Experiencing Kristin’s club was completely eye-opening for me and brought forth a revelation:

I kind of suck.

I’m not saying that in a “Oh, please, tell me how good I really am at judo” kind of way. This is me stepping outside of myself and looking at how I fit in with a club that trains to compete. I don’t really fit in. I could throw out excuses for last night, like my injury or the fact that I have a slight cold and I was not quite tip-top, but I feel certain that even if I was feeling my best physically, my technique still wouldn’t hold up. I also get too wrapped in trying to figure out what the other person is going to do and trying to feel out their game instead of attacking first. And while I expect brown belts to toss me around,  struggling unsuccessfully against orange and yellow belts is forcing me to acknowledge how I’ve felt about my judo over the last few months. I’m missing something, and I think what I’m missing are the basics.  I’ve been making a little list of very specific, very small, very short-term judo goals for me I get back home:

1. Keep my sleeve hand active.

2. Maintain my posture.

3. Keep my balance forward when executing forward techniques.

I left practice last night feeling disappointed in myself, but the overarching sense was pure awe and pure inspiration. I felt like I was seeing judo for the first time. At a club like Kristin’s, natural talent wouldn’t mean anything because the training demands you work your absolute hardest. If you’re not willing to do that, you can’t get anywhere. I felt like I was seeing real commitment and real team spirit last night. I’m going to hold on to that as best I can apply it to my little list.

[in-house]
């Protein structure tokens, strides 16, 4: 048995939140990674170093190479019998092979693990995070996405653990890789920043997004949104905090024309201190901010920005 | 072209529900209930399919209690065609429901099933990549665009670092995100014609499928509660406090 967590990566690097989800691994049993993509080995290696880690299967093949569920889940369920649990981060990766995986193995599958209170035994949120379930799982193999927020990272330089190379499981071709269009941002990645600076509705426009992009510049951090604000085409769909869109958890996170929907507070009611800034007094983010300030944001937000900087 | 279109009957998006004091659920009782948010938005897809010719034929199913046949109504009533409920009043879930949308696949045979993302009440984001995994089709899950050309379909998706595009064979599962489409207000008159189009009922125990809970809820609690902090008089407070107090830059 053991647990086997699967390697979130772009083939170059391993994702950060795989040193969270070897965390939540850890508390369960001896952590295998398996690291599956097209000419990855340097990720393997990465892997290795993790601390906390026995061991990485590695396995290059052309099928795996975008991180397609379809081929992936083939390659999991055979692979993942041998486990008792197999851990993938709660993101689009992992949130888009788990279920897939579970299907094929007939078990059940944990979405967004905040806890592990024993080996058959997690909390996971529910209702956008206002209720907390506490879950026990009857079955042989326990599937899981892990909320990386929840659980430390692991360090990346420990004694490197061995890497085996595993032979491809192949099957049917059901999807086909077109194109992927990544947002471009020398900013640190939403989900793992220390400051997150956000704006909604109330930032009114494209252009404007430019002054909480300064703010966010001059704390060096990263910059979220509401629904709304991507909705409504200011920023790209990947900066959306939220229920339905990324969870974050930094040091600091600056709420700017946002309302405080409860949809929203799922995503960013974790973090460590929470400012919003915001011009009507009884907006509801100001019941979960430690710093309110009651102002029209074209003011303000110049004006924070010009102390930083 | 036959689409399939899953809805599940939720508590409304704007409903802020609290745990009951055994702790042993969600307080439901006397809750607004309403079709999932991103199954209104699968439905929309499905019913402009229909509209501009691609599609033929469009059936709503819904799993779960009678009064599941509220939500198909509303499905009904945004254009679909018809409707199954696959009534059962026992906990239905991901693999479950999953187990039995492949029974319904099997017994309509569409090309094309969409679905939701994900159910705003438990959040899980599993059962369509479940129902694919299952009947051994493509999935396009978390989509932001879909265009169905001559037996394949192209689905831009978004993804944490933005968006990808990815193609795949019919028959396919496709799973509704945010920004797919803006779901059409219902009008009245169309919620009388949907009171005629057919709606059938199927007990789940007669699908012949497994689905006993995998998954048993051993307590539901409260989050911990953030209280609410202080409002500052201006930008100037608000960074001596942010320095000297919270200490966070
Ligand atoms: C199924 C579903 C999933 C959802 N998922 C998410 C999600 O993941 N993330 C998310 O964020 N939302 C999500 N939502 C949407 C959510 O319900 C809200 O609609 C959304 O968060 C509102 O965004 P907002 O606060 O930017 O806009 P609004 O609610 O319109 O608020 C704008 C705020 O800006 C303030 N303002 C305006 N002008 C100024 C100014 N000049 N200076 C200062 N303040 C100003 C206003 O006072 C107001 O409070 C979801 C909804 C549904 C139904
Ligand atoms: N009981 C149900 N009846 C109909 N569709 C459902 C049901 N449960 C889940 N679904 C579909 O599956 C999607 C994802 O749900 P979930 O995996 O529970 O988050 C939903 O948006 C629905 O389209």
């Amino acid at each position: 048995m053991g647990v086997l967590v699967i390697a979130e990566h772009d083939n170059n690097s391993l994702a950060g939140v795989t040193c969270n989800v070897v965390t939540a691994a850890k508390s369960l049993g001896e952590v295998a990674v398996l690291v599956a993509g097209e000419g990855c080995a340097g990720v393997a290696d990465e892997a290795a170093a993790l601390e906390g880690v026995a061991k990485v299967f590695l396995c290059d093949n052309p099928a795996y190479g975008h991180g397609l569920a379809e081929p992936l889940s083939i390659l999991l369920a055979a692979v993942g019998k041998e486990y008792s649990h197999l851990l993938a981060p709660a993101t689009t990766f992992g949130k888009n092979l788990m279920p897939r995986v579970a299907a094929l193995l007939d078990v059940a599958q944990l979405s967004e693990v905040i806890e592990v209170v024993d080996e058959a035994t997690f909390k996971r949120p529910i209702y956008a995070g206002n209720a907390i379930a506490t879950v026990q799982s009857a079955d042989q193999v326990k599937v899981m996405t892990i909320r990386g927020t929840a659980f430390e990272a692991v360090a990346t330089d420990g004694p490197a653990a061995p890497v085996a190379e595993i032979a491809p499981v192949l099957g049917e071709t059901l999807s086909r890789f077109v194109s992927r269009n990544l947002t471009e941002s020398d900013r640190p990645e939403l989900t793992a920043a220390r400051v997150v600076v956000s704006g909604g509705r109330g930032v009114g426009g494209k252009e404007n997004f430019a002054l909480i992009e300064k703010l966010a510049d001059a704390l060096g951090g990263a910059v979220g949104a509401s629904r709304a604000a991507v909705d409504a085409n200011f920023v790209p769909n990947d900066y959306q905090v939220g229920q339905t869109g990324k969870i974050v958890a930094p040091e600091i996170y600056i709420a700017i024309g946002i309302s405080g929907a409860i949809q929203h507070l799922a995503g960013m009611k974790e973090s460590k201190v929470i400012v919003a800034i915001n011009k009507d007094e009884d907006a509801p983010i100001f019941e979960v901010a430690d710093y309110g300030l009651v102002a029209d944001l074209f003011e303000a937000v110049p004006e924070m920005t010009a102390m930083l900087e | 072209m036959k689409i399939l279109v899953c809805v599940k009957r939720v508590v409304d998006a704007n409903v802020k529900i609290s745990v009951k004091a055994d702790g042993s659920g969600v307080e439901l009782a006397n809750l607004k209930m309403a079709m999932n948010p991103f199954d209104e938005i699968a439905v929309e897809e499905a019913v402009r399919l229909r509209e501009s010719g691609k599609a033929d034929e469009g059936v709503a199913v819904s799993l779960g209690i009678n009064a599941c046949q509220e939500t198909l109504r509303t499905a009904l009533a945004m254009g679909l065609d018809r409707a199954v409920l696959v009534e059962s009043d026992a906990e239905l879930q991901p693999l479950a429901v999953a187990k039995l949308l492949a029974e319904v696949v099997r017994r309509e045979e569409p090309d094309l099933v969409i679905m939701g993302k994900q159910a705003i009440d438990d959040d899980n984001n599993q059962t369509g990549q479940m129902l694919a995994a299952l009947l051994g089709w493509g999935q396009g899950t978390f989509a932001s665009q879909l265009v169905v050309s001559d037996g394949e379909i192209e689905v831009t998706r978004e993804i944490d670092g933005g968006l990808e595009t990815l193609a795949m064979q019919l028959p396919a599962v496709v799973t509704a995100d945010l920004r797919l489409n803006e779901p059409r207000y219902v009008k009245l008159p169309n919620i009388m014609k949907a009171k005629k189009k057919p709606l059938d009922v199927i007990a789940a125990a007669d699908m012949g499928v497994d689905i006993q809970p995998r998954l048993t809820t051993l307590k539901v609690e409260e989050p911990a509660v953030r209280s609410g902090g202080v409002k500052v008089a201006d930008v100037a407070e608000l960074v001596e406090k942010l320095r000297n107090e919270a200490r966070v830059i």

Oh, and I have one long-term goal:

1. Relax <– –> Be confident.




  1. July 19, 2011 at 17:45

    As a side note: I have to make an effort to go to other clubs at home to work with more women. I really have no good plan when it comes to fighting girls. Women are a whole different ball game and I need to get used to fighting girls my size.

  2. kristin
    July 20, 2011 at 09:58

    lori – you are doing all the right things. everyone is at a point where they feel like they ‘kind of suck’. just keep making little lists of goals to conquer and before you know it those feats will be accomplished, then it will be onto bigger and better goals. your heart and mind are all in the right spot to really grow as a judoka. just keep pushing yourself, as you have been, and i know you will see improvements in the areas you are looking! i cant wait to train with you some again when i am in philadelphia this fall <3.

  3. July 20, 2011 at 11:01

    Krissy, the logical part of me knows that you’re right.I guess with judo, you can’t ever really think you’re great or you might stop working hard. We have to believe we suck a little bit at all time so we have something to strive for, I think. At the same time, a little confidence probably goes a long way.

    And I, too, look forward to our next training session!